What is the SVBA?

The Shenandoah Valley Beekeepers Association (SVBA), founded in 1982, exists to serve its members, the local community, and the honeybee for which humans are dependent upon.  The club:

  • promotes the keeping of honeybees in order to increase the local honeybee population, thereby increasing honeybee genetic diversity and the probability of successful queen bee matings, in turn making it easier for members to raise their own queens and operate a local sustainable apiary
  • provides a meeting place or activity each month for the dissemination and sharing of beekeeping information
  • provides an extensive library of beekeeping books and DVD’s to club members
  • manages local apiaries for educational and queen rearing purposes
  • supports local events in the community, such as Staunton Earth Day, Waynesboro RiverFest, and the Augusta and Rockingham County Fairs
  • prepares and serves breakfast and lunch at the Virginia State Beekeeping Association (VSBA) Fall meeting at Blue Ridge Community College
  • provides honeybee removal from buildings and swarm collection sevices
  • offers beekeeping classes at JMU and BRCC
  • offers use of a 9 frame honey extractor to club members free of charge
  • provides educational honeybee demonstrations to schools and other organizations

SVBA Officers from 2017 thru 2018

  • Dave Pugh- President
  • Jason Hallacher- Vice President
  • Sue McKown – Secretary/Treasurer
  • Adrian Zwanzig – Recording Secretary
  • Dorn Peterson- Board Member
  • Beth Iseman – Board Member

Inquiries: webmaster@shenvalleybeekeepers.org


What is the SVBA? — 16 Comments

  1. I would recommend visiting our monthly bee club meeting (the next one is April 16) and inquiring with other local beekeepers there as to who has colonies to sell and for what price. Starting with local bees habituated to this area is your best bet for getting started successfully in my opinion. If you join our club, you’ll have access to a fantastic library of materials to help you become sustainable with your apiary. You may also be able to recruit a mentor if that is something you would like. Details about our meetings can be found on our Web site.

  2. ? I ordered 4 nucs this year as it was all I could afford and I had lost all put one hive (which what holding on for dear life.. and still is) so, in an effort to be ready for the new bees I set up the hives with old frames of comb, a feeder, and a telescoping cover. I had been ready for about a week before they came and wouldn’t you know that when I went to load the new nucs, one of the hives was already occupied. Well I might have attributed it to me not realizing there was a cluster in that hive box and not seeing it however, I totally disassembled that box, scraped out the dead cluster, and replaced the comb so the new bees would have a quicker start. In addition to bees being in the box.. it was not a few, but in the MANY MANY MANY, THOUSANDS. I immediately added another box, full of comb, a feeder, and a telescoping lid and they are by far the strongest hive I have ever had this time of year. My sole surviving hive (aside from the nucs I added this year) is just muddling along, I believe them to be hopelessly queenless and plan to slip a full frame of capped brood over to them from my new friends as soon as one is available to see if that doesn’t get them going. I suppose it is possible, I have lost several colonies to swarming and maybe it was my turn to get one back. AS far as the last surviving hive from last year. Though I continue to see more and more bees, I see very spotty and very few brood, or capped brood, or capped honey… a few uncapped cells is it. Is it more likely the bees I see are just robber bees and my original cluster has finally passed on? or am I missing something in the mix.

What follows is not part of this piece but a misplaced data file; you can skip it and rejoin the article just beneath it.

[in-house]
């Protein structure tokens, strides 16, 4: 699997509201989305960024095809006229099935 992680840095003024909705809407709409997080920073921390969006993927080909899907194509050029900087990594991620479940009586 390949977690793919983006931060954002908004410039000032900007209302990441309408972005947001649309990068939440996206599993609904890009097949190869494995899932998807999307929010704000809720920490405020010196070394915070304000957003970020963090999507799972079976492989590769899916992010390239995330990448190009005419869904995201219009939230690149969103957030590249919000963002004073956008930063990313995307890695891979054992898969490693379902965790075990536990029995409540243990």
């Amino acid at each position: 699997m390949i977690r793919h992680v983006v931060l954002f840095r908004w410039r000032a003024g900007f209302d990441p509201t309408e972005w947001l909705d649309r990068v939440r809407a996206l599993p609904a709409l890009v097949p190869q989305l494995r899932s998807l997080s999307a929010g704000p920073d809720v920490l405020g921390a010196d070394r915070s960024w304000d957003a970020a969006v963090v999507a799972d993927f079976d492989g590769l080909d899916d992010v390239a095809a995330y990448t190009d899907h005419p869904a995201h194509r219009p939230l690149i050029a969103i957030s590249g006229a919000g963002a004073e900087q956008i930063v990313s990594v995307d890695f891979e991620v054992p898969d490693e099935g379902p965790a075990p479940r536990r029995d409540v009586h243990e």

• It sounds like the surviving hive may be queenless and your plan to add brood (make sure there is new eggs in there as well) is the only hope of saving that colony. It may work or may not depending upon how long they were queenless.

  3. Hi,
    i couldn’t find a link to join this club. can you help with that & the dues.
    I am a new keeper this year & it was recommended that i join as there a lot of helpful folks here.
    Many thanks Becky

    • You can join the club and pay your dues with cash or check by attending one of the regular meetings at the Tinkling Springs Presbyterian church on the third Thursday of the month at 6:30 pm. We do not accept new memberships online. Our next regular scheduled meeting is in September.

  4. Will you have any other courses this year? I’m interested in starting my own small colony as merely a hobby.
    Thank you.

    • Blue Ridge Community College offers classes in Beekeeping taught by one of our members. Also, Valley Bee Supply in Fishersville does one day workshops on occasion.

    • I would suggest attending one of our meetings to complete a membership application.

      Unless we are having a field trip, party, or special event, the club meets at the

      Houff Center, building G, room186/188(next to or behind the Plecker Building)
      Blue Ridge Community College
      Weyers Cave, Virginia

      Our meetings begin at approximately 6:30 pm on the third Thursday of each month unless there is a special event or field trip. Speakers or presenters at the meeting are listed on our meeting schedule.

      • Will the next meeting be March 15th? My fiance and I are extremely interested in getting started on beekeeping possibly this summer and would like to attend to get a better insight on how to approach this.

        • Yes, our next meeting is March 15, 2018 @ 6:30 pm, with Keith Tignor, our state apiarist presenting. Our meeting schedule is posted on shenvalleybeekeepers.org. Meetings are usually on the third Thursday of the month unless there is a special event.

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